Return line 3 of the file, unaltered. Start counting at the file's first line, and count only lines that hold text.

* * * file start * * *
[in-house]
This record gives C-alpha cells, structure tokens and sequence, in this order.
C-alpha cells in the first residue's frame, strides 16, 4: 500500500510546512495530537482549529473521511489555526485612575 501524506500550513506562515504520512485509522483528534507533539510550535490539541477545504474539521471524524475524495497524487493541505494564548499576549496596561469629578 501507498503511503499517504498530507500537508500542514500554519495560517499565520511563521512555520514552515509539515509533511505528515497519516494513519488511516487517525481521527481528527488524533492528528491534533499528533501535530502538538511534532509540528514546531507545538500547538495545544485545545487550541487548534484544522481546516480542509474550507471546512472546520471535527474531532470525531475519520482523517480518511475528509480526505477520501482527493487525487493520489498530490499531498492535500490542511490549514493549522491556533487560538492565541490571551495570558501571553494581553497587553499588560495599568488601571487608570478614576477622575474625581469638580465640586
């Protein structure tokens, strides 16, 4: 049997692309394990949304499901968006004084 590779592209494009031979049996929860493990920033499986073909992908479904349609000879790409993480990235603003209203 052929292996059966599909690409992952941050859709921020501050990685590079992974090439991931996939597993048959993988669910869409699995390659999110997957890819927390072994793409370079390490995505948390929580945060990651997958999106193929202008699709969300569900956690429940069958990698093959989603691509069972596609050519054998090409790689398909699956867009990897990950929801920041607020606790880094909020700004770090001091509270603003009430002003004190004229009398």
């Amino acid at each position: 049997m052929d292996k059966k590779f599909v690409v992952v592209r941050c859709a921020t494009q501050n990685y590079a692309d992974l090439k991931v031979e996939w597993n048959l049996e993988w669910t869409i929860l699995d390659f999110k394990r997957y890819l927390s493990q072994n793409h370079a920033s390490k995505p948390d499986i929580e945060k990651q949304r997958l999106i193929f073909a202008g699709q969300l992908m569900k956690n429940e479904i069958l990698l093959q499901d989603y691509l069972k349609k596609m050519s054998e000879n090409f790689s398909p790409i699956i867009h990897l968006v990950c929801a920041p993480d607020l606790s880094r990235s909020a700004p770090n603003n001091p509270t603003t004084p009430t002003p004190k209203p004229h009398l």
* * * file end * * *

C-alpha cells in the first residue's frame, strides 16, 4: 500500500510546512495530537482549529473521511489555526485612575 501524506500550513506562515504520512485509522483528534507533539510550535490539541477545504474539521471524524475524495497524487493541505494564548499576549496596561469629578 501507498503511503499517504498530507500537508500542514500554519495560517499565520511563521512555520514552515509539515509533511505528515497519516494513519488511516487517525481521527481528527488524533492528528491534533499528533501535530502538538511534532509540528514546531507545538500547538495545544485545545487550541487548534484544522481546516480542509474550507471546512472546520471535527474531532470525531475519520482523517480518511475528509480526505477520501482527493487525487493520489498530490499531498492535500490542511490549514493549522491556533487560538492565541490571551495570558501571553494581553497587553499588560495599568488601571487608570478614576477622575474625581469638580465640586